“Who’s ‘we’?”

“Me, Tommo, Carter, Looby Lou and Vanessa, oh, and that Scotch guy- Hamish.  Chris stayed last night, she gave me a lift up from town and stayed to watch the green moon.”

Despite the fact that Chris didn’t think of me that way, I hated the fact she’d stayed.  I kind of thought of her that way.  But then it dawned on me…

“…so you were out when that gas cloud went over?”

“The gas cloud was what coloured the moon?  That would make sense…”

“And you lot, you’re all ok?” I wanted to know.

Chris turned to me, taking her eyes off the road. Thankfully the surface of the road meant she had to keep the speed down.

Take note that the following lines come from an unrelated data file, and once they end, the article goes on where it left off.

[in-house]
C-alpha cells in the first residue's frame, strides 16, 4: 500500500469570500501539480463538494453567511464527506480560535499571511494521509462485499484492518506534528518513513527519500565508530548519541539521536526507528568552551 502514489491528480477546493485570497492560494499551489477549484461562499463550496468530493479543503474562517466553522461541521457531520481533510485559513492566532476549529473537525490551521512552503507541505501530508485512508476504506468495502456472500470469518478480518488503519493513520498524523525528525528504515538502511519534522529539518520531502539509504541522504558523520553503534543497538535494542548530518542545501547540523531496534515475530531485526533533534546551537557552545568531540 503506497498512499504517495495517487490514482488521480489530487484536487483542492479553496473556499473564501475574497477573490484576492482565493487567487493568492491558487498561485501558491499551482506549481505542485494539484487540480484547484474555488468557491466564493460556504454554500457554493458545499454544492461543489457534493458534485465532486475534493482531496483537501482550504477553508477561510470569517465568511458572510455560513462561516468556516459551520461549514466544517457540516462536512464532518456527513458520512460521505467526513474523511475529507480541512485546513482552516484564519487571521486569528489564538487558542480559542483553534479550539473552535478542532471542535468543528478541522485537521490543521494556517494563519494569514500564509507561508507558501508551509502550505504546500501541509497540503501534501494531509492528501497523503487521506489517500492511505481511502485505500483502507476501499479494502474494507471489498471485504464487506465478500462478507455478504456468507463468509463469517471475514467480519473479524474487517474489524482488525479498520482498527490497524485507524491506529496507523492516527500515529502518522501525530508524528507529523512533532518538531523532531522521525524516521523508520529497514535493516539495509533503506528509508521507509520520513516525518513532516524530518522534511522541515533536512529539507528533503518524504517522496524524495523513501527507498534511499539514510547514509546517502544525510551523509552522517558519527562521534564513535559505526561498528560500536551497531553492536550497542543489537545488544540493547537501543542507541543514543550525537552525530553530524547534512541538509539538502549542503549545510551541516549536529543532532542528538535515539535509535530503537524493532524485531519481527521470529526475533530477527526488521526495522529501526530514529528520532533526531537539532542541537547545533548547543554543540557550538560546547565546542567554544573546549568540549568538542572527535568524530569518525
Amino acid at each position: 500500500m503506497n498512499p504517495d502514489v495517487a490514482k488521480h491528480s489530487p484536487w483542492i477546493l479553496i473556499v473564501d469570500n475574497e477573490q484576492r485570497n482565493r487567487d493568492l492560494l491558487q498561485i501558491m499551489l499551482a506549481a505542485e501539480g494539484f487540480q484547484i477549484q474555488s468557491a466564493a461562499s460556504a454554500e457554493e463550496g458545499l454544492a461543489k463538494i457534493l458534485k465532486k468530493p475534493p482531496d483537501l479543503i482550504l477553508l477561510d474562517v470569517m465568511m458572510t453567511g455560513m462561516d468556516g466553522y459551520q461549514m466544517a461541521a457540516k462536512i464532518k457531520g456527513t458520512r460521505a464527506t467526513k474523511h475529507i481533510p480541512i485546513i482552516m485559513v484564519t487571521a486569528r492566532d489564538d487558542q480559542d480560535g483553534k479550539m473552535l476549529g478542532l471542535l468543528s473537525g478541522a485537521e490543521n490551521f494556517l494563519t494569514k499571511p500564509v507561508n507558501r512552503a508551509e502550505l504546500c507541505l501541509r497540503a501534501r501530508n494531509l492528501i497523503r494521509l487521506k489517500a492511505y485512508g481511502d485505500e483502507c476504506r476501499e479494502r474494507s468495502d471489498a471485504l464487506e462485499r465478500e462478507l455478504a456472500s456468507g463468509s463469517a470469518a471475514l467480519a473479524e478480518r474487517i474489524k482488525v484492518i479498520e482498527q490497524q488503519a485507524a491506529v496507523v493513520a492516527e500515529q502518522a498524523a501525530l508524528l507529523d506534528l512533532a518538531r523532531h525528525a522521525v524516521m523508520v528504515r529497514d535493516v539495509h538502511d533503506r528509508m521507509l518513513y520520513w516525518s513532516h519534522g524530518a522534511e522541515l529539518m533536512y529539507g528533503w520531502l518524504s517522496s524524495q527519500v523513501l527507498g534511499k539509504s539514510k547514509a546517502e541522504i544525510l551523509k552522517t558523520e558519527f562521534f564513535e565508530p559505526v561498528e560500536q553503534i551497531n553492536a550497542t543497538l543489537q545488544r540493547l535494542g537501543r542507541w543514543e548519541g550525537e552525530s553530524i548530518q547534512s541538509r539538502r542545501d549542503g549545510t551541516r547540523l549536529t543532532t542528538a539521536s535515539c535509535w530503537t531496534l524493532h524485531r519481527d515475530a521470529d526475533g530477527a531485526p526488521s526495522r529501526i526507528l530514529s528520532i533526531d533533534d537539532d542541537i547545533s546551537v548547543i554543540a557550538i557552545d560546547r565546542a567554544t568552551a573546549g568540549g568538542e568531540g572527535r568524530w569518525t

“Not exactly” she said.

We pulled up on the grass area beside the tower, the air cooler up high.  I opened the door and stepped out.  Looking behind me I got the whole panoramic view of Chorley, with Bolton on my right.  In the distance I could make out Blackpool, a shimmering haze covering the stretches of greenery in every direction.  Chris and Jase got out of the car, and we took the bags of snacks, my rucksack and our weapons to the rear of the Tower.

Behind the Tower there was a flagpole.  Tethered to the flagpole, by ropes around their necks, were three figures.  Looby Lou was nearest to me.  She raised her arms at the sound of our approach and stumbled forward, for all the world looking like she was greeting a long lost friend.  Only, from the look on her face, the expressionless eyes, the open mouth, the pale, cracked skin, I knew she’d turned.  Her summer dress looked incongruous, but then, how were zombies supposed to dress?